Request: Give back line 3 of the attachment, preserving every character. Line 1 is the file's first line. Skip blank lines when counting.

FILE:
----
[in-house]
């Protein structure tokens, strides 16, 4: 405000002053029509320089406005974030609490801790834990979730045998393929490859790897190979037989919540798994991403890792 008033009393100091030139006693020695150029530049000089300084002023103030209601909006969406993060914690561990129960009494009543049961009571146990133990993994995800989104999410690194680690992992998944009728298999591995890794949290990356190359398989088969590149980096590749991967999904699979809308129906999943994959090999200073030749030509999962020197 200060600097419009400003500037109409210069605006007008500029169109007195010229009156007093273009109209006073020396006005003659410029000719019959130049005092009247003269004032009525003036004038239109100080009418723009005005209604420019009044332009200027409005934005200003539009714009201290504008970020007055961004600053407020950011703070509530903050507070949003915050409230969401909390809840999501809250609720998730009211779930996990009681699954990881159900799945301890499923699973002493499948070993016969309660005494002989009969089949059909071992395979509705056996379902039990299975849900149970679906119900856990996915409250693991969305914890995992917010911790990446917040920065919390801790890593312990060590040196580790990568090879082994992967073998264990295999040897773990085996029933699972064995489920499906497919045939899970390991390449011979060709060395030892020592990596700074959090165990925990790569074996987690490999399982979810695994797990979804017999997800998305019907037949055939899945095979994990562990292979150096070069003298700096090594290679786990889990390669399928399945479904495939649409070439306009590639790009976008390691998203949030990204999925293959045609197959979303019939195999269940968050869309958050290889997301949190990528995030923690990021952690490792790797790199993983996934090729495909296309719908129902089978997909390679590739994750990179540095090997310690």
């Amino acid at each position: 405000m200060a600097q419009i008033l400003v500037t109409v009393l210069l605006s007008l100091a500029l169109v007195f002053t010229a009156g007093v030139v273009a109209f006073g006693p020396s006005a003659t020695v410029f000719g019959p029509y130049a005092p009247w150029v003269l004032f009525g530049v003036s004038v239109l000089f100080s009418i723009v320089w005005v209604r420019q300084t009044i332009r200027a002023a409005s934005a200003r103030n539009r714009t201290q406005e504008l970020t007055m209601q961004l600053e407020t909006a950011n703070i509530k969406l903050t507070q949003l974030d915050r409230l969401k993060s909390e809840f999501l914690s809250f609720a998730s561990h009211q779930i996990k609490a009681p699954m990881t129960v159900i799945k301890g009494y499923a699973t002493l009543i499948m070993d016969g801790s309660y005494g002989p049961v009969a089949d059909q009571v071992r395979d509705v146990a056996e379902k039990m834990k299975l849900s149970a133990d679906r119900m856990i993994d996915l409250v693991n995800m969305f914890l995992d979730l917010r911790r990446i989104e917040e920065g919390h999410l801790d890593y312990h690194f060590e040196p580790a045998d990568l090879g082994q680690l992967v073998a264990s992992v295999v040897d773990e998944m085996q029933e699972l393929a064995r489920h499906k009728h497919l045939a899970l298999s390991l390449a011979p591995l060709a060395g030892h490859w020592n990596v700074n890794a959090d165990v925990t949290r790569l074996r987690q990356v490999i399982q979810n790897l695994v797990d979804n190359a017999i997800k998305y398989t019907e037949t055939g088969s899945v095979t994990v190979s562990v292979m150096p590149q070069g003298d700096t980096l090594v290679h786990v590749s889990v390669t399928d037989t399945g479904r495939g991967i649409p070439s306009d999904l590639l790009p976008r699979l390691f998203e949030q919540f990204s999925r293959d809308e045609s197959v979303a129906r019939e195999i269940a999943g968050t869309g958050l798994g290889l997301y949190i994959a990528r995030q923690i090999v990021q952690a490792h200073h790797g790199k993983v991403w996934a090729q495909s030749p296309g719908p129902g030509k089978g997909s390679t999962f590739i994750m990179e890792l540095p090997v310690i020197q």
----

């Amino acid at each position: 405000m200060a600097q419009i008033l400003v500037t109409v009393l210069l605006s007008l100091a500029l169109v007195f002053t010229a009156g007093v030139v273009a109209f006073g006693p020396s006005a003659t020695v410029f000719g019959p029509y130049a005092p009247w150029v003269l004032f009525g530049v003036s004038v239109l000089f100080s009418i723009v320089w005005v209604r420019q300084t009044i332009r200027a002023a409005s934005a200003r103030n539009r714009t201290q406005e504008l970020t007055m209601q961004l600053e407020t909006a950011n703070i509530k969406l903050t507070q949003l974030d915050r409230l969401k993060s909390e809840f999501l914690s809250f609720a998730s561990h009211q779930i996990k609490a009681p699954m990881t129960v159900i799945k301890g009494y499923a699973t002493l009543i499948m070993d016969g801790s309660y005494g002989p049961v009969a089949d059909q009571v071992r395979d509705v146990a056996e379902k039990m834990k299975l849900s149970a133990d679906r119900m856990i993994d996915l409250v693991n995800m969305f914890l995992d979730l917010r911790r990446i989104e917040e920065g919390h999410l801790d890593y312990h690194f060590e040196p580790a045998d990568l090879g082994q680690l992967v073998a264990s992992v295999v040897d773990e998944m085996q029933e699972l393929a064995r489920h499906k009728h497919l045939a899970l298999s390991l390449a011979p591995l060709a060395g030892h490859w020592n990596v700074n890794a959090d165990v925990t949290r790569l074996r987690q990356v490999i399982q979810n790897l695994v797990d979804n190359a017999i997800k998305y398989t019907e037949t055939g088969s899945v095979t994990v190979s562990v292979m150096p590149q070069g003298d700096t980096l090594v290679h786990v590749s889990v390669t399928d037989t399945g479904r495939g991967i649409p070439s306009d999904l590639l790009p976008r699979l390691f998203e949030q919540f990204s999925r293959d809308e045609s197959v979303a129906r019939e195999i269940a999943g968050t869309g958050l798994g290889l997301y949190i994959a990528r995030q923690i090999v990021q952690a490792h200073h790797g790199k993983v991403w996934a090729q495909s030749p296309g719908p129902g030509k089978g997909s390679t999962f590739i994750m990179e890792l540095p090997v310690i020197q």